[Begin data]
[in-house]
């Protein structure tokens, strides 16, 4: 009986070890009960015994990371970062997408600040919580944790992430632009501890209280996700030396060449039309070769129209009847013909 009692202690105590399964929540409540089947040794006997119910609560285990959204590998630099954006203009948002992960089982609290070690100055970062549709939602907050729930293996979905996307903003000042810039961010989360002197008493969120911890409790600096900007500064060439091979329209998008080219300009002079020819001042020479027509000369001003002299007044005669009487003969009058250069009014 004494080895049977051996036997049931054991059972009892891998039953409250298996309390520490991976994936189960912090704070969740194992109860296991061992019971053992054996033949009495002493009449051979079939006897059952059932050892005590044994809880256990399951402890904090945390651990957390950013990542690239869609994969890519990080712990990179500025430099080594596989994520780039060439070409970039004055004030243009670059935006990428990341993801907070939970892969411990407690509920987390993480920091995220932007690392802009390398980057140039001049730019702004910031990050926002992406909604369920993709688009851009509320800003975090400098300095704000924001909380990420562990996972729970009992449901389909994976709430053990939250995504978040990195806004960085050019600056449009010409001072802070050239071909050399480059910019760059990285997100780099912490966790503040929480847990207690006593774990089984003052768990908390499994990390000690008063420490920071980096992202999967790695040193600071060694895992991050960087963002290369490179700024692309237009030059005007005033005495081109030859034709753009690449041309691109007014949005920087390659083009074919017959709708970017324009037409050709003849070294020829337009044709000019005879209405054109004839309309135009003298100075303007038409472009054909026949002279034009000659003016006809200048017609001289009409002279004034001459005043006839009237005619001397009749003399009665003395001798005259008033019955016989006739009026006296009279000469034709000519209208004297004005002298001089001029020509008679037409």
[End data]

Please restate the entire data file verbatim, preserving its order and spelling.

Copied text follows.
[in-house]
């Protein structure tokens, strides 16, 4: 009986070890009960015994990371970062997408600040919580944790992430632009501890209280996700030396060449039309070769129209009847013909 009692202690105590399964929540409540089947040794006997119910609560285990959204590998630099954006203009948002992960089982609290070690100055970062549709939602907050729930293996979905996307903003000042810039961010989360002197008493969120911890409790600096900007500064060439091979329209998008080219300009002079020819001042020479027509000369001003002299007044005669009487003969009058250069009014 004494080895049977051996036997049931054991059972009892891998039953409250298996309390520490991976994936189960912090704070969740194992109860296991061992019971053992054996033949009495002493009449051979079939006897059952059932050892005590044994809880256990399951402890904090945390651990957390950013990542690239869609994969890519990080712990990179500025430099080594596989994520780039060439070409970039004055004030243009670059935006990428990341993801907070939970892969411990407690509920987390993480920091995220932007690392802009390398980057140039001049730019702004910031990050926002992406909604369920993709688009851009509320800003975090400098300095704000924001909380990420562990996972729970009992449901389909994976709430053990939250995504978040990195806004960085050019600056449009010409001072802070050239071909050399480059910019760059990285997100780099912490966790503040929480847990207690006593774990089984003052768990908390499994990390000690008063420490920071980096992202999967790695040193600071060694895992991050960087963002290369490179700024692309237009030059005007005033005495081109030859034709753009690449041309691109007014949005920087390659083009074919017959709708970017324009037409050709003849070294020829337009044709000019005879209405054109004839309309135009003298100075303007038409472009054909026949002279034009000659003016006809200048017609001289009409002279004034001459005043006839009237005619001397009749003399009665003395001798005259008033019955016989006739009026006296009279000469034709000519209208004297004005002298001089001029020509008679037409």